A working paper published this week by the National Bureau of Economic Research found that prior authorization requirements reduced drug spending far more than they increased physicians’ administrative costs.
Using a random assignment of plans within Medicare Part D’s low-income subsidy program, the study determined that a prior authorization requirement decreased a drug’s utilization by just over 25 percent, with around half of denied beneficiaries opting for a comparable alternative and the other half receiving no drug at all. This generated $96 in per-beneficiary-per-year savings, which the authors estimate to be around 10 times greater than the administrative costs incurred.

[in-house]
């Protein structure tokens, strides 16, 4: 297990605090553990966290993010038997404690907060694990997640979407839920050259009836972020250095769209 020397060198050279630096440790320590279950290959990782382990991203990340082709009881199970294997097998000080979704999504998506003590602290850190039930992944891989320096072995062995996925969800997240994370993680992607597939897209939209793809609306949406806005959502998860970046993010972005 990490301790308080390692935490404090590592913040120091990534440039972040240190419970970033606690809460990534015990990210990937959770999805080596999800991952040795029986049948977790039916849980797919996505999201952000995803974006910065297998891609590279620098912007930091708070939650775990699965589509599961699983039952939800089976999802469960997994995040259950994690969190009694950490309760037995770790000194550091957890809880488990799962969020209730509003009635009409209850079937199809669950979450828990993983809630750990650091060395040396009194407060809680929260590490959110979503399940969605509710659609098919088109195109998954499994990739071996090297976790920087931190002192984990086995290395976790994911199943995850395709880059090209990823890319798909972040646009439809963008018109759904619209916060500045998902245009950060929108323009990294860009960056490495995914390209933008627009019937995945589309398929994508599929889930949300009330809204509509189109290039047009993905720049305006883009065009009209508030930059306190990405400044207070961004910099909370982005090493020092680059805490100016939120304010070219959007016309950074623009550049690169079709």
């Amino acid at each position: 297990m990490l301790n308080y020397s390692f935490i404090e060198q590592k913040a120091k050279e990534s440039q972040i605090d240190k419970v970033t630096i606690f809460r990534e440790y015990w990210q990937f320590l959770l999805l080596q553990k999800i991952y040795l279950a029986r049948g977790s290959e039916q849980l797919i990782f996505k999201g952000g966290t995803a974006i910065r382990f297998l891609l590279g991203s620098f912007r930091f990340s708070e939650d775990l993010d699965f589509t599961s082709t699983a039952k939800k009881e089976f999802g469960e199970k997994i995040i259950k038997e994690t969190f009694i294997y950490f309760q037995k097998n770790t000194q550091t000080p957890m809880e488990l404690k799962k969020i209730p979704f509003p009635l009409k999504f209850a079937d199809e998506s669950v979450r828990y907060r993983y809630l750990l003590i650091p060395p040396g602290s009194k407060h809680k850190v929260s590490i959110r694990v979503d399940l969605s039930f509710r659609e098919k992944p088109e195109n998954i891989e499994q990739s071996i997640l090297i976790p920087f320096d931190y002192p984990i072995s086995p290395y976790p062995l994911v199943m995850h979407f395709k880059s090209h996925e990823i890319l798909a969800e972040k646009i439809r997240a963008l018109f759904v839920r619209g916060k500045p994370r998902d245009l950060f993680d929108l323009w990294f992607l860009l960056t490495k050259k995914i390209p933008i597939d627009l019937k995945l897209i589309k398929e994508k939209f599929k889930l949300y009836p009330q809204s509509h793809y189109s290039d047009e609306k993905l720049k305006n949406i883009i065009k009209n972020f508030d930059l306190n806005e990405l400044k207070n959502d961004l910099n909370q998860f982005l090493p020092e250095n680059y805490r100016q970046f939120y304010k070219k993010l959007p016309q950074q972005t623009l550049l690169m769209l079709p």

The Gist: Physician groups have long despised prior authorization processes, listing it as their most burdensome regulatory issue. While studies like this are useful for demonstrating the returns from these processes and putting the tradeoffs in perspective, they fail to account for who is bearing the burden of the time spent, and who captures the cost savings: physicians bear the administrative costs, and payers capture the returns. Not to mention that worried patients, anxious to receive treatment, are often put in the position of “quarterbacking” a convoluted and bureaucratic appeals process.
Ongoing work should focus on streamlining authorizations, to lessen the impact on physicians’ time and satisfaction, and make navigating the process simpler for patients. An increasing array of technology options aims to solve this problem though automation, but the challenge remains for payers and providers to come together to deliver on that potential.